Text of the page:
Len Elmore, still UMD’s all-time leading rebounder, joined the Bullets as a first round pick in 1974. Kermit Washington from Coolidge High and American University, both located in DC, built a ten-year NBA career after being taken fifth in the first round by the Lakers in 1973. Marvin Webster from Edmonson High and Morgan College, both in Baltimore, was selected in the first round of 1975 by the Hawks.
The NBA feeder system kept going into the 1980s. Another rebounding dynamo from UMD, Buck Williams, went third in the 1981 draft and landed with the Nets. Thurl Bailey went seventh in 1983 with the Jazz. Patrick Ewing from Georgetown was number one in 1985 for the Knicks, as was David Robinson from Navy for the Spurs in 1987.
Two years later, 6'11 Danny Ferry from DeMatha by way of Duke was the second pick for the Clippers. Alonzo Mourning and Dikembe Mutombo, both Georgetown alums, were first round picks for the Hornets and Nuggets, respectively.
Just one high school, DeMatha, produced no fewer than seven men who made their way to the pros after college: Sid Catlett (1971, Cincinnati Royals), Adrian Dantley (1976, Braves), Kenny Carr (1977, Lakers), Adrian Branch (1985, selected by Bulls), Danny Ferry (1990, Cavaliers), Jerrod Mustaf (1990, Knicks), and Steve Hood (1991, selected by Kings).
Coaches making it all happen.
Institutional greatness starts at the top and each program had a transformational coach. John Thompson turned around Georgetown, as did Lefty Driesell with UMD. Morgan Wooten created the legendary program at DeMatha, and the same was true for public school coaches Bob Wade at Dunbar and John Brady at Annapolis.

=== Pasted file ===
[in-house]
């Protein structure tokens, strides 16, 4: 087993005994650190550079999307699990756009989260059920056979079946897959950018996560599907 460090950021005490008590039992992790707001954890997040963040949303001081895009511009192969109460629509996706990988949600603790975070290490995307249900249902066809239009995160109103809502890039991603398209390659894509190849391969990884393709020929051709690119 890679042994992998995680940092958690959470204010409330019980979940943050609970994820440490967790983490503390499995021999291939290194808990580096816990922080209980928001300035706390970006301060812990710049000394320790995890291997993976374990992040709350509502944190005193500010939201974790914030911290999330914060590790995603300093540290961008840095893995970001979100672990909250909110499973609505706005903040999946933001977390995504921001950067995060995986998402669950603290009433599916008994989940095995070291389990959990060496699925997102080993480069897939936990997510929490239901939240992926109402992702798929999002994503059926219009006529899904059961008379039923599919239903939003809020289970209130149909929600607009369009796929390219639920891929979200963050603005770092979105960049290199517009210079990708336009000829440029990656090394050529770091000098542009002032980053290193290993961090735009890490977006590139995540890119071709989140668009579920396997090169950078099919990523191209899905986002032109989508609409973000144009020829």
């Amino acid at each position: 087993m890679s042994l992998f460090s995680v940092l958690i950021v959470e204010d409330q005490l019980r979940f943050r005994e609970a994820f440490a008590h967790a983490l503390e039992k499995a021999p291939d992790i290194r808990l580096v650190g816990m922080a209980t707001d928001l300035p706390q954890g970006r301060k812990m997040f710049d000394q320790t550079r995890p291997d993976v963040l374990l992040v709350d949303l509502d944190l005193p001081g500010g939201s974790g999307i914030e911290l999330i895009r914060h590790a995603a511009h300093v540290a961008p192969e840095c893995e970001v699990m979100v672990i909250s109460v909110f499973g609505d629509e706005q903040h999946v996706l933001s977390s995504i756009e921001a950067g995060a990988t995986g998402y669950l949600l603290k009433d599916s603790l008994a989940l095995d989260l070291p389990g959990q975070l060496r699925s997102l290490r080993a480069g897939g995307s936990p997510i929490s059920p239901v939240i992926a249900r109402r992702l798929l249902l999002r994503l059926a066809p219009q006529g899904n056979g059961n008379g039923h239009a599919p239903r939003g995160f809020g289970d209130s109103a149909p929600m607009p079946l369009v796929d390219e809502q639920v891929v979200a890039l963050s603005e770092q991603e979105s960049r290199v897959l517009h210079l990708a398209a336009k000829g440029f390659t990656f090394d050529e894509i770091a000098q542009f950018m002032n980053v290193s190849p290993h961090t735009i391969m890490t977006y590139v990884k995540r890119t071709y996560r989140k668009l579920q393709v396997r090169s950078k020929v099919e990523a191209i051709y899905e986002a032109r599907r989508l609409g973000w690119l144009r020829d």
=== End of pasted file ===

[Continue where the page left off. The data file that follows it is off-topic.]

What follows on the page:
The coaching community and military bases that fed upward were also significant assets, since these programs exemplified discipline and performance. The youth associations from Crofton, Fort Meade, and Odenton fed into Arundel High, which was the best secondary school for sports during most of the 1970s.
Despite The Corridor’s pre-eminent status in basketball, the scourge of drugs that affected the whole country was never too far. Charles “Hawkeye” Whitney, graduating from DeMatha, was a top player at North Carolina State before being drafted in the first round by the Kansas City Kings in 1980. His professional career lasted just 3 years before devolving into a life of drugs and crime.
In college, the greatest tragedy to befall NCAA basketball was the death of Len Bias, a Maryland native who ruled the court at UMD and would have rivaled Michael Jordan in the NBA. Only two days after being selected by the Boston Celtics with the second overall pick in the 1986 draft, Bias died from a cocaine overdose.
Sending shock waves across the world of college sports, Bias’s untimely death led Congress to pass the Anti-Drug Abuse Act of 1986, also known as the “Len Bias Law”, as part of its nationwide initiative in the war on drugs.
The Corridor today.
While the Washington Wizards are hardly the storied team they were two generations ago with the likes of Wes Unseld, Elvin Hayes, and Earl Monroe, the area high schools continue to run the game successfully and colleges such as UMD, Georgetown and Virginia have established themselves as top-20 basketball programs.
Still, sports today are more advanced, more global, and more resource-rich than they were in the 1970s and 80s, and it’s difficult to imagine a small geographic strip once again dominating the game at all levels.
Jonathan Yates is host of "The Culture of Sport". He has written numerous articles in outlets such as Newsweek and Washington Post, and held interviews at NPR and CNBC.